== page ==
If Penn Athletics has a goal to increase student attendance at basketball games, this season’s schedule is a major swing and miss.
When you play a sport, you know how much time, effort, and passion go into it. On the flip side, you also know how many people think you just show up and play.
At this point, there is nothing stopping Penn men's lacrosse from winning the NCAA Tournament.
With all the excitement this past weekend, Penn men's lacrosse's Ivy League title clinch might have flown a bit under the radar.
Sports have the amazing ability of fostering a greater sense of community, irrespective of individual backgrounds. A sense of community has valuable implications for mental health.
There are several things I’d like to note in the recently published DP articles which argued for and against the compensation of collegiate athletes.
The Red and Blue didn’t show their wear and tear, getting off to a hot start against the visiting Eagles.
Why are class absences due to varsity sport competition not recognized under school policy as excused absences?
Professional athletes get paid for their talents. So why can't college athletes also get compensated?
Optimism for next season won’t make the Red and Blue feel any better. The Quakers fell tantalizingly, agonizingly short. That hurts.
Penn handled Harvard the same way Sunday’s foe, Princeton, handled a much worse Cornell team. Unfortunately, Saturday's games don't matter on Sunday.
All that to say: Penn men’s basketball lost in the semifinals of the Ivy League Tournament. This season was still a success.
After all the hand wringing, all the tight losses, and all the anxiety-ridden weekend nights, the Quakers are right where we expected them to be: playing in the Ivy League Tournament.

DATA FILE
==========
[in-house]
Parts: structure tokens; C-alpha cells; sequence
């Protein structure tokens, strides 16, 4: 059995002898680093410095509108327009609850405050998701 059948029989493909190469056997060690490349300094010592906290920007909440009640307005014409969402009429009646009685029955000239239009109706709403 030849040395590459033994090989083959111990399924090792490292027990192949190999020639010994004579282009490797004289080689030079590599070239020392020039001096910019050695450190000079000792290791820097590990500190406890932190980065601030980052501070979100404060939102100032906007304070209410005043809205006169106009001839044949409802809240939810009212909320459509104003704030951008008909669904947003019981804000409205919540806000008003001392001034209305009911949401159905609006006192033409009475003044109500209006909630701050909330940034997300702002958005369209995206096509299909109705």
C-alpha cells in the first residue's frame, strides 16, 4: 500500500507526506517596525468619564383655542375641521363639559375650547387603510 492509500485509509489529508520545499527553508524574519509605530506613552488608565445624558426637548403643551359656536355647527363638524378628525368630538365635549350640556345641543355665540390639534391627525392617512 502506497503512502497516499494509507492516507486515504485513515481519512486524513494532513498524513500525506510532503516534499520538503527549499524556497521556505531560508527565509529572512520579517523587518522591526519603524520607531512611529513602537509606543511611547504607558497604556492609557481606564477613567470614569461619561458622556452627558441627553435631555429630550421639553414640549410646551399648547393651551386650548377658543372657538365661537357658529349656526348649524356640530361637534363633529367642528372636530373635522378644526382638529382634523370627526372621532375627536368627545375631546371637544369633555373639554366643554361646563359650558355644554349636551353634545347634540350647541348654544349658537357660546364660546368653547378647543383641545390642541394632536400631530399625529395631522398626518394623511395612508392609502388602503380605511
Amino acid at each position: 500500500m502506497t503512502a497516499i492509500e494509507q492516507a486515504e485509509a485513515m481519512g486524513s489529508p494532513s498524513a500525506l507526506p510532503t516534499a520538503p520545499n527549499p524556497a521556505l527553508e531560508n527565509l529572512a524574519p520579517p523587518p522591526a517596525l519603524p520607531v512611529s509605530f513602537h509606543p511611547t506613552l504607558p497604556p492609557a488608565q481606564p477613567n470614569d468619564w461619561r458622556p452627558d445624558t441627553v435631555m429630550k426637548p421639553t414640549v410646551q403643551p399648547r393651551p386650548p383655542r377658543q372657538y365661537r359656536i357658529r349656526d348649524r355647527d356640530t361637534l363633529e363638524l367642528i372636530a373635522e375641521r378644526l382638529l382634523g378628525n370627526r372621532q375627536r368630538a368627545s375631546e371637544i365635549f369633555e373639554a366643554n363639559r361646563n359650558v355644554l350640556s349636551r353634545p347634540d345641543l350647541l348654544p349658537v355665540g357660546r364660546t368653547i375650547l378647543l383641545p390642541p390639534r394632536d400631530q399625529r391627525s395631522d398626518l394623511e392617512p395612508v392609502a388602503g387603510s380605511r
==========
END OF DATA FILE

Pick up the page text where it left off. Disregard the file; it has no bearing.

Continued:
If you happen to be within 50 miles of campus as spring break winds to a close, your butt needs to be in a seat. Scratch that — don’t sit.
But with the door open for the Red and Blue to get into a three-way tie for fourth in the Ivy League with the Bears and Big Red, they couldn’t make it through.
The Ivy League announced Wednesday morning that the League’s basketball tournament would rotate to every school in the conference through 2025. This is, simply, a complete travesty.
Moments of brilliance, like the win over Villanova in December, are nice, but poise that lasts for an entire season? That’s magical.
It doesn’t make much sense that a group that beat Villanova, Temple, and Miami (Fla.) this season has a 3-6 Ivy League record. But that’s what can happen when a team struggles to close games out in the final minutes.
With three weekends left to play, there seem to be three camps with different visions for how the remainder of the season will play out. Let’s take a look at some of the more likely possibilities.
Penn men's basketball isn't a lost cause yet, but the Quakers need to turn the ship around and quick.